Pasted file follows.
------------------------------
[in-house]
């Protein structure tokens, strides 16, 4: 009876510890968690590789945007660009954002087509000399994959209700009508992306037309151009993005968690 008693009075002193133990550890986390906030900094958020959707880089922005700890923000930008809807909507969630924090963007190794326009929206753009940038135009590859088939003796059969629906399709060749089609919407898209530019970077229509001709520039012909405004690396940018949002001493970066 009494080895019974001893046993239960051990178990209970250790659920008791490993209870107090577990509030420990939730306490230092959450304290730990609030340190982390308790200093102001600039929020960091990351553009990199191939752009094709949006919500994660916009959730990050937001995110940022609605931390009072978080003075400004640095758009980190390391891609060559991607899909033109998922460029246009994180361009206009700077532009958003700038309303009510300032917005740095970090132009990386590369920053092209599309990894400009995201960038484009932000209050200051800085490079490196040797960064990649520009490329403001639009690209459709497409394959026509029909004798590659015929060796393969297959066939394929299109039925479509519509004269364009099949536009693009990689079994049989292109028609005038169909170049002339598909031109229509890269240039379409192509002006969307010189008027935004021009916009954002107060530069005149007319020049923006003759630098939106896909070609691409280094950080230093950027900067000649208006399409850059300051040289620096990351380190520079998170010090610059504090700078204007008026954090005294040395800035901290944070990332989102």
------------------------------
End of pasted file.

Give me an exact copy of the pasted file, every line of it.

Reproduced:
[in-house]
């Protein structure tokens, strides 16, 4: 009876510890968690590789945007660009954002087509000399994959209700009508992306037309151009993005968690 008693009075002193133990550890986390906030900094958020959707880089922005700890923000930008809807909507969630924090963007190794326009929206753009940038135009590859088939003796059969629906399709060749089609919407898209530019970077229509001709520039012909405004690396940018949002001493970066 009494080895019974001893046993239960051990178990209970250790659920008791490993209870107090577990509030420990939730306490230092959450304290730990609030340190982390308790200093102001600039929020960091990351553009990199191939752009094709949006919500994660916009959730990050937001995110940022609605931390009072978080003075400004640095758009980190390391891609060559991607899909033109998922460029246009994180361009206009700077532009958003700038309303009510300032917005740095970090132009990386590369920053092209599309990894400009995201960038484009932000209050200051800085490079490196040797960064990649520009490329403001639009690209459709497409394959026509029909004798590659015929060796393969297959066939394929299109039925479509519509004269364009099949536009693009990689079994049989292109028609005038169909170049002339598909031109229509890269240039379409192509002006969307010189008027935004021009916009954002107060530069005149007319020049923006003759630098939106896909070609691409280094950080230093950027900067000649208006399409850059300051040289620096990351380190520079998170010090610059504090700078204007008026954090005294040395800035901290944070990332989102």